In 1945 I reviewed a series of 214 patients with prostatic hypertrophy upon whom I had operated from January, 1943, to January, 1944.1 The following series of 395 patients were operated upon from January, 1944, to December, 1945. This review will compare these series, especially from the standpoint of coexisting diseases, the type of surgical procedure employed, the end results, and the mortality.
In recent years marked progress has been observed in the management of patients with bladder neck obstruction. The introduction of new antibiotic agents, adequate preoperative and postoperative management, and refinements in surgical technic have been accompanied by a progressive lowering of the operative mortality and morbidity in patients suffering from urinary obstruction.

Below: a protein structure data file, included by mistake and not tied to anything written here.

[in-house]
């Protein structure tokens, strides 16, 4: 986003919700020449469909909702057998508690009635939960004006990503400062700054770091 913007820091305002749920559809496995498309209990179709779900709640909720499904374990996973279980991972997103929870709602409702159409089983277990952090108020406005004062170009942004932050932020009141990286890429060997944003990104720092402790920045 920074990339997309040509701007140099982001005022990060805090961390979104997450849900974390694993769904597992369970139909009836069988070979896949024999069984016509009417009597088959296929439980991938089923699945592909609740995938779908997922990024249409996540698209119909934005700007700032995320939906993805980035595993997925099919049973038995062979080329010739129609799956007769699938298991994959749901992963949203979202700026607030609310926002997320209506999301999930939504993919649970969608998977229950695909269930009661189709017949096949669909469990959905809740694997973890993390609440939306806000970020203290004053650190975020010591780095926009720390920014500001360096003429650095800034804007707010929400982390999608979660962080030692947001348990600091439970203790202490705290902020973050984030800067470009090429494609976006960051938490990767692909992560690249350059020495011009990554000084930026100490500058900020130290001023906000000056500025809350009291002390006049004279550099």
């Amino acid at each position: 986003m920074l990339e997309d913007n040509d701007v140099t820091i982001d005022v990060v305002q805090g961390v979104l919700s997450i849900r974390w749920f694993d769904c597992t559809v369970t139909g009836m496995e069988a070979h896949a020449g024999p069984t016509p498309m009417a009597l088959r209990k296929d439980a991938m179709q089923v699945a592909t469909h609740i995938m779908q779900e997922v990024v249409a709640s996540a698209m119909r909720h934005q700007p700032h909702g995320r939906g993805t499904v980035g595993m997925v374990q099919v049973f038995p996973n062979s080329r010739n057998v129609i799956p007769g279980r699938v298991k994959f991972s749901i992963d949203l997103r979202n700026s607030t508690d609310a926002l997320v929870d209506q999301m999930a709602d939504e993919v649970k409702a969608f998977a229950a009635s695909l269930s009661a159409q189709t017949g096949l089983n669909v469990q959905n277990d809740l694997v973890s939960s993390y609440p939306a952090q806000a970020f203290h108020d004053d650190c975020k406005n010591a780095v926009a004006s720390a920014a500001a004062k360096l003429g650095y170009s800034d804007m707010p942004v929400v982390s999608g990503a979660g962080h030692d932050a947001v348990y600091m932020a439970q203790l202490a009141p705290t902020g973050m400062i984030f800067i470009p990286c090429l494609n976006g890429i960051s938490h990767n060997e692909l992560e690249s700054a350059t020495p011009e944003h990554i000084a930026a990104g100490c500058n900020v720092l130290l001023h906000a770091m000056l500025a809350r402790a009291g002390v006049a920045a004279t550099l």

Usually the onset of obstruction is insidious. Many men of the older age group believe nocturia, diminution in the force of the urinary stream, and dribbling to be only an indication of advancing age and fail to seek medical advice until complete obstruction occurs. Occasionally a sudden attack of urinary retention may be precipitated by exposure to cold, overindulgence in alcoholic beverages, other surgical procedures requiring confinement to bed, or other factors irritating to the bladder mucosa.
A complete physical examination is essential to ascertain the general vitality of the patient. As will be observed in the following statistics, cardiovascular and renal complications comprise the major complicating diseases in these elderly men.
A careful rectal examination is also essential to determine the extent of any proposed surgical procedure. The size of the prostate may. . .